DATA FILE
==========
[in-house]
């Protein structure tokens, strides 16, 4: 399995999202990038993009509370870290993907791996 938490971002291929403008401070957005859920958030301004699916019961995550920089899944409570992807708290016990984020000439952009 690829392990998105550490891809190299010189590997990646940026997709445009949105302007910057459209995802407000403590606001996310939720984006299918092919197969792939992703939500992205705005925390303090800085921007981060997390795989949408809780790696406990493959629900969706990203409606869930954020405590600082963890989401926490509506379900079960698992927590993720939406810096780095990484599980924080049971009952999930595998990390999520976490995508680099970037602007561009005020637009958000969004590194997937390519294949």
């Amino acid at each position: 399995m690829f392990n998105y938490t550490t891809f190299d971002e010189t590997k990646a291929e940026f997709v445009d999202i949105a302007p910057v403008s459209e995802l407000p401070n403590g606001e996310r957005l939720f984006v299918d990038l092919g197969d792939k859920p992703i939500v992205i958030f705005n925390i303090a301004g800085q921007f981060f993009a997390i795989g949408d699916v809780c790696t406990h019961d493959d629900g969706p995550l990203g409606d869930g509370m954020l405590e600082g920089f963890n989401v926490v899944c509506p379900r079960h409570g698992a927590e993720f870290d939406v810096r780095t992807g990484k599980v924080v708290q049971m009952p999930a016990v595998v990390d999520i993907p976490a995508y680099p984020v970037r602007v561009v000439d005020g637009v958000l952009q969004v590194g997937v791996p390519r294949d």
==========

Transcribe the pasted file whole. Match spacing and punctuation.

[in-house]
């Protein structure tokens, strides 16, 4: 399995999202990038993009509370870290993907791996 938490971002291929403008401070957005859920958030301004699916019961995550920089899944409570992807708290016990984020000439952009 690829392990998105550490891809190299010189590997990646940026997709445009949105302007910057459209995802407000403590606001996310939720984006299918092919197969792939992703939500992205705005925390303090800085921007981060997390795989949408809780790696406990493959629900969706990203409606869930954020405590600082963890989401926490509506379900079960698992927590993720939406810096780095990484599980924080049971009952999930595998990390999520976490995508680099970037602007561009005020637009958000969004590194997937390519294949």
């Amino acid at each position: 399995m690829f392990n998105y938490t550490t891809f190299d971002e010189t590997k990646a291929e940026f997709v445009d999202i949105a302007p910057v403008s459209e995802l407000p401070n403590g606001e996310r957005l939720f984006v299918d990038l092919g197969d792939k859920p992703i939500v992205i958030f705005n925390i303090a301004g800085q921007f981060f993009a997390i795989g949408d699916v809780c790696t406990h019961d493959d629900g969706p995550l990203g409606d869930g509370m954020l405590e600082g920089f963890n989401v926490v899944c509506p379900r079960h409570g698992a927590e993720f870290d939406v810096r780095t992807g990484k599980v924080v708290q049971m009952p999930a016990v595998v990390d999520i993907p976490a995508y680099p984020v970037r602007v561009v000439d005020g637009v958000l952009q969004v590194g997937v791996p390519r294949d």